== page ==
What It's Like To Be The Only Millennial In The Office

I’ve always looked younger than I actually am. Being only three years over the legal drinking age, I can’t object to being carded in bars; however, I also still get questioned when trying to get into R-rated movies. This confusion about my age makes it all the more unnerving when my coworkers seem to forget how young I am.

“Well, you know what they say: 24 is the new 18. It takes them longer than ever to grow up these days.”

I paused with my fork halfway to my mouth to gape at the client sitting next to me who had just uttered this statement. She is 60-ish, but youthful-looking, munching a salad and entertaining my boss, and the rest of my department, with anecdotes of her time spent teaching college.

“I know what you mean,” replied my boss. “Before we hired Rachel” — she gestures to me — “we interviewed someone who said his father had helped him find the job listing. Can you believe that?”

My mind scrambled as I attempted to remember my interview and anything I might have said to malign my generation. The client had moved on to discuss millennials’ ineptitude at salary negotiation.

“Well, not everyone is like that,” I managed to finally muster, but the comment was directed more into my plate of chicken Caesar.

“Of course not,” enthused my boss, “obviously we made the right choice in hiring you.”

I’m afraid my age means I won’t be taken seriously. Yet, this fear comes not because I’m actually ashamed of being a millennial, but because of the misconceptions that have sprung up surrounding that word.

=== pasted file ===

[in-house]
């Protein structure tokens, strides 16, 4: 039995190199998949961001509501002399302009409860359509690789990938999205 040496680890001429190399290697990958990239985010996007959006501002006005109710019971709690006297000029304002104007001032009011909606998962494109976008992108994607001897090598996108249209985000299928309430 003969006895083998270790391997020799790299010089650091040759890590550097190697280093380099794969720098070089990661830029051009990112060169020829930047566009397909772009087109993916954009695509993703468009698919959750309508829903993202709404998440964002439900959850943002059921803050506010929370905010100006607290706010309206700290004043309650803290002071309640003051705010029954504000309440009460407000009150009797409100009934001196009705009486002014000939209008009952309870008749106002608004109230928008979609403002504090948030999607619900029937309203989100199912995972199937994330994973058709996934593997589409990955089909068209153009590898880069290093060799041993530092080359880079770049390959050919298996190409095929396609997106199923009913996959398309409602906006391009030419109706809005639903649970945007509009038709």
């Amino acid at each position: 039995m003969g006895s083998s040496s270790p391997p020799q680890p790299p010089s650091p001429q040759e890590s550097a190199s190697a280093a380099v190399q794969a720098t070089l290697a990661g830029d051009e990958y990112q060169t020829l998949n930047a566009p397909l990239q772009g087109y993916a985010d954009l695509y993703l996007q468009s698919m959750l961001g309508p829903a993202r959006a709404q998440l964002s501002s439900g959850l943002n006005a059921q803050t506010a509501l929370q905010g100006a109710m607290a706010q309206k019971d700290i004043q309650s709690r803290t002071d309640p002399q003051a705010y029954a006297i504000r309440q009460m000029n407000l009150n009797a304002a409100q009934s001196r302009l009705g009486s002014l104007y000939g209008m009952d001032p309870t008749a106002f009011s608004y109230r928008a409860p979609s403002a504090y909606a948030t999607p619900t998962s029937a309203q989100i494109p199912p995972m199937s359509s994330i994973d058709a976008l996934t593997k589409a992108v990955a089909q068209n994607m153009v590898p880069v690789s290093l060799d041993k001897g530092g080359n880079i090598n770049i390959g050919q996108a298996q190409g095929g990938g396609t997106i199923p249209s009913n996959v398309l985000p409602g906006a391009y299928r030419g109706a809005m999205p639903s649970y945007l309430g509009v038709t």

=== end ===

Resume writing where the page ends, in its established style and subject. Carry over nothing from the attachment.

What my boss, and the rest of the party at our office luncheon, failed to realize was I hadn’t meant this comment in defense of myself — I meant it in defense of millennials everywhere, who I felt were being unjustly criticized in this conversation. As the youngest at the table by several decades, and a relative newbie to the group, I found it impossible to speak further without cementing the misconception of a self-absorbed generation that thinks they are the exception to the rule. So I said nothing.

I’m treated well at my current job. This is the first position I’ve had where I’ve been given business cards, sent to conferences, and invited along when clients are treated to lunch. In short, I shouldn’t have any trouble feeling like an adult. However, in moments like these, I’ve never felt so young.

I’m the only millennial in my department. I don't work at some cool new startup, where the average age is 25 and everyone follows each other on snapchat. Instead, I work in an office where almost everyone is over 30, and my job doesn't involve social media or knowing about Kylie Jenner's life.

For me, and others like me who find themselves surrounded by older coworkers, the generation gap is often the unspoken elephant in the room. Except, of course, when my coworkers bring it up with a generalized “kids these days” comment, aimed not at me but at my generation as a whole. It’s then that I’m left wondering if they consider me the exception to the norm, or if they simply don’t realize how young I am.

Even though my coworkers treat me like an equal, it's hard not to feel insecure when I hear them make negative comments about my generation, and I feel the need to be discrete about being born in the '90's.